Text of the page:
I've always said, if you feel poor, move. The sheer volume of possessions that you'll have to pack will convince most of you that you have far too much stuff.
We've been packing for a couple of weeks now. The first week we felt like we accomplished something if we loaded two or three boxes a day. Now we're in the home stretch, and in the past several days alone we've filled at least a hundred boxes. Most of my stuff was packed weeks ago. I've always been somewhat of a minimalist, so much so that a Buddhist monk would probably look at my few meager possessions and think, That poor bastard.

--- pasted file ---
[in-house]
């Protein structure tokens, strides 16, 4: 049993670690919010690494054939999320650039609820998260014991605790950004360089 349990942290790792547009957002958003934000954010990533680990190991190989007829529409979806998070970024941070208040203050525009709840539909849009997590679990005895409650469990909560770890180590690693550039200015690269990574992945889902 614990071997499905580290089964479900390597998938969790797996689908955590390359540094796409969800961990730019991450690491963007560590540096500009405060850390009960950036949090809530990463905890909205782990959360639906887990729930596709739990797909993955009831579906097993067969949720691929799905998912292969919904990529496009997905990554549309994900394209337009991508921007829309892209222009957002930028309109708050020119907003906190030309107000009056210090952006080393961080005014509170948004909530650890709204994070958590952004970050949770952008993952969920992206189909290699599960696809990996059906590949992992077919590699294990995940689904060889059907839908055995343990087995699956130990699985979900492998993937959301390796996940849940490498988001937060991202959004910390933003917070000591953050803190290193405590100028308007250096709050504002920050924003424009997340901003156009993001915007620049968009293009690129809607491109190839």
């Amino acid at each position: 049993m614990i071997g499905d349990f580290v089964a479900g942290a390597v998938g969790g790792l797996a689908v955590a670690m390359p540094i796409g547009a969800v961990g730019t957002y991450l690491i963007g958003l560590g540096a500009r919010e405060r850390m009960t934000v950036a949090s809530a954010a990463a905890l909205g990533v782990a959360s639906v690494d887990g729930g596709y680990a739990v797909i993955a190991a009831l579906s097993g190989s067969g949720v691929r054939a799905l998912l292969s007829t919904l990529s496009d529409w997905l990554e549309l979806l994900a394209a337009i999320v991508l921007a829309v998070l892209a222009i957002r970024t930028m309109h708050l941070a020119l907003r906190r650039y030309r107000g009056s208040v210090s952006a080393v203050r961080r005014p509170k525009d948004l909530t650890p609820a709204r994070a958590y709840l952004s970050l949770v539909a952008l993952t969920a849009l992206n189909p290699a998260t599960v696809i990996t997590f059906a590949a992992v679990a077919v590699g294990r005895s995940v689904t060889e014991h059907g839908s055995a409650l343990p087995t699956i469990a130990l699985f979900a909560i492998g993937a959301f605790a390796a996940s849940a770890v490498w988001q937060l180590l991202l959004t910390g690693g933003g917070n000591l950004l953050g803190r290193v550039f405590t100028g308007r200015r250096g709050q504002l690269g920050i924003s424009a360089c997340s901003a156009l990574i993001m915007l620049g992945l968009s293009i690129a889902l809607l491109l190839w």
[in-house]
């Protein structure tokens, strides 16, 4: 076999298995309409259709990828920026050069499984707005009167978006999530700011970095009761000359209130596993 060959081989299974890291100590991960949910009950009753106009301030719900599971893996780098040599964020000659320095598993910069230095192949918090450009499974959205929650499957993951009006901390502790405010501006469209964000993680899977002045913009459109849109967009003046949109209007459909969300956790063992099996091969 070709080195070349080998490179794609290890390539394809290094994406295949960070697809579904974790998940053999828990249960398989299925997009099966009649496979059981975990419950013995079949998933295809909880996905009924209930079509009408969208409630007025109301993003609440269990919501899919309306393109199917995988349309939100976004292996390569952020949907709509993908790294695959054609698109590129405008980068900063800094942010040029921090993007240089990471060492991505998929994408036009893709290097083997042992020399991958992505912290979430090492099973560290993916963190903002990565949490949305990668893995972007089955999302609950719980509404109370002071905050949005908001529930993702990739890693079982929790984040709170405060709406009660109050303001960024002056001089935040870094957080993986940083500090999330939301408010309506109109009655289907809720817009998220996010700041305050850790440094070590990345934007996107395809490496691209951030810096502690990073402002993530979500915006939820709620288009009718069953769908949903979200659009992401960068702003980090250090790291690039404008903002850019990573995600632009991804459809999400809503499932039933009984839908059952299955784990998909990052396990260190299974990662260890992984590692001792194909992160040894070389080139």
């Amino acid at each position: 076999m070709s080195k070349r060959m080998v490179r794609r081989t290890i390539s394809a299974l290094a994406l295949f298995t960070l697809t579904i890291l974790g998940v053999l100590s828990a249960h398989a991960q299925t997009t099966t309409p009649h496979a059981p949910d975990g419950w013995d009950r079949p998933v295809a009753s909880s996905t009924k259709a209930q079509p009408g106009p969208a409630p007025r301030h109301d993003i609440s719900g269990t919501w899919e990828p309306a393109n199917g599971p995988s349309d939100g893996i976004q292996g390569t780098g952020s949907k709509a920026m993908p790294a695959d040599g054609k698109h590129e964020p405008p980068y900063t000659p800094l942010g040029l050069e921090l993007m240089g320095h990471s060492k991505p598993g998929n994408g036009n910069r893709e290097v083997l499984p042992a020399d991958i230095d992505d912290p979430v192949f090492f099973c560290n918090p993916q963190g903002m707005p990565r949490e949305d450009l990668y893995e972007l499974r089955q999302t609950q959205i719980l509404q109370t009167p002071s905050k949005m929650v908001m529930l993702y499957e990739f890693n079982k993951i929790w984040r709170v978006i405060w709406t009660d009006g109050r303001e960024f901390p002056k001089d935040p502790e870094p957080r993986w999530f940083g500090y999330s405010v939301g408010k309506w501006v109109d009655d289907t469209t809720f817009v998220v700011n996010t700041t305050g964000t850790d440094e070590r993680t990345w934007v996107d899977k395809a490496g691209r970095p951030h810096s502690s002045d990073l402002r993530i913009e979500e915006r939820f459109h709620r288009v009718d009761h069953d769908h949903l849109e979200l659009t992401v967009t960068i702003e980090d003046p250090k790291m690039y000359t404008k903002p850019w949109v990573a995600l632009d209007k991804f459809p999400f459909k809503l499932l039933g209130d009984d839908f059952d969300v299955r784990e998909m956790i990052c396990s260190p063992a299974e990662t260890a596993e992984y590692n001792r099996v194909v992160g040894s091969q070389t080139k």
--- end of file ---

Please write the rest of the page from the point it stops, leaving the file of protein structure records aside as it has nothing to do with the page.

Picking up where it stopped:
My wife bought this place after her divorce, and raised two extraordinary girls in it. They're both young women now, and were well on their way to adulthood when I entered the picture seven years ago (this makes it very hard for me to take any credit at how well they turned out). The oldest is going to be a college professor, the youngest is still deciding between psychologist and anthropologist. One night, when we were still dating, the power went out. We had a full house; The Professor and her boyfriend The Artist, both 19 at the time, Indiana Jane, 15, and the two of us. Indiana Jane and I lit a few candles. As we walked around the house we both remarked at the large number of decorative candles in pretty much every room. Most of them had never been lit. Indiana Jane and The Professor convinced their mom that now was the time. When we were finished we appeared to have the only house for miles with electricity. As the warm glow of the soft candlelight cast shadows onto the front lawn, the five us us sat on the sofa and talked quietly, smiling as we occasionally looked around the room at what we had done. That's my favorite memory of this house.